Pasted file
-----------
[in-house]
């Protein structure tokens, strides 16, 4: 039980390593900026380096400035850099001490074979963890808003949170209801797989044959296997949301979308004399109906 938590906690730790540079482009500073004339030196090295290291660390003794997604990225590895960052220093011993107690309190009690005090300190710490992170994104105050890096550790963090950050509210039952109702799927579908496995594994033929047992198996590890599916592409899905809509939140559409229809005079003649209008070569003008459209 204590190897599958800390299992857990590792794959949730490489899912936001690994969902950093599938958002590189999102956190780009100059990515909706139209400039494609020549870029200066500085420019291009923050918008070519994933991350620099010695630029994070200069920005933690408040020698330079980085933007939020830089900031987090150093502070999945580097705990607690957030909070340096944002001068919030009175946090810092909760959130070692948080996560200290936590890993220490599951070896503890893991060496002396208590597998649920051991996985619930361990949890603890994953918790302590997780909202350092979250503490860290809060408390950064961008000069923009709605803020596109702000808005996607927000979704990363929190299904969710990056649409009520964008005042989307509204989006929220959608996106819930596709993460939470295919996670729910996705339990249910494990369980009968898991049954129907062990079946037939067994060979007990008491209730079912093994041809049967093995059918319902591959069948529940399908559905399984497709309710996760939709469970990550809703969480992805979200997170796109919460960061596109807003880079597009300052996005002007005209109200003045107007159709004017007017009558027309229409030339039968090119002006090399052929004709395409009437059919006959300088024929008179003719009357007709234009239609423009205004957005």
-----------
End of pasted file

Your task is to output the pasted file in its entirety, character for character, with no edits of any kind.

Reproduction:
[in-house]
């Protein structure tokens, strides 16, 4: 039980390593900026380096400035850099001490074979963890808003949170209801797989044959296997949301979308004399109906 938590906690730790540079482009500073004339030196090295290291660390003794997604990225590895960052220093011993107690309190009690005090300190710490992170994104105050890096550790963090950050509210039952109702799927579908496995594994033929047992198996590890599916592409899905809509939140559409229809005079003649209008070569003008459209 204590190897599958800390299992857990590792794959949730490489899912936001690994969902950093599938958002590189999102956190780009100059990515909706139209400039494609020549870029200066500085420019291009923050918008070519994933991350620099010695630029994070200069920005933690408040020698330079980085933007939020830089900031987090150093502070999945580097705990607690957030909070340096944002001068919030009175946090810092909760959130070692948080996560200290936590890993220490599951070896503890893991060496002396208590597998649920051991996985619930361990949890603890994953918790302590997780909202350092979250503490860290809060408390950064961008000069923009709605803020596109702000808005996607927000979704990363929190299904969710990056649409009520964008005042989307509204989006929220959608996106819930596709993460939470295919996670729910996705339990249910494990369980009968898991049954129907062990079946037939067994060979007990008491209730079912093994041809049967093995059918319902591959069948529940399908559905399984497709309710996760939709469970990550809703969480992805979200997170796109919460960061596109807003880079597009300052996005002007005209109200003045107007159709004017007017009558027309229409030339039968090119002006090399052929004709395409009437059919006959300088024929008179003719009357007709234009239609423009205004957005």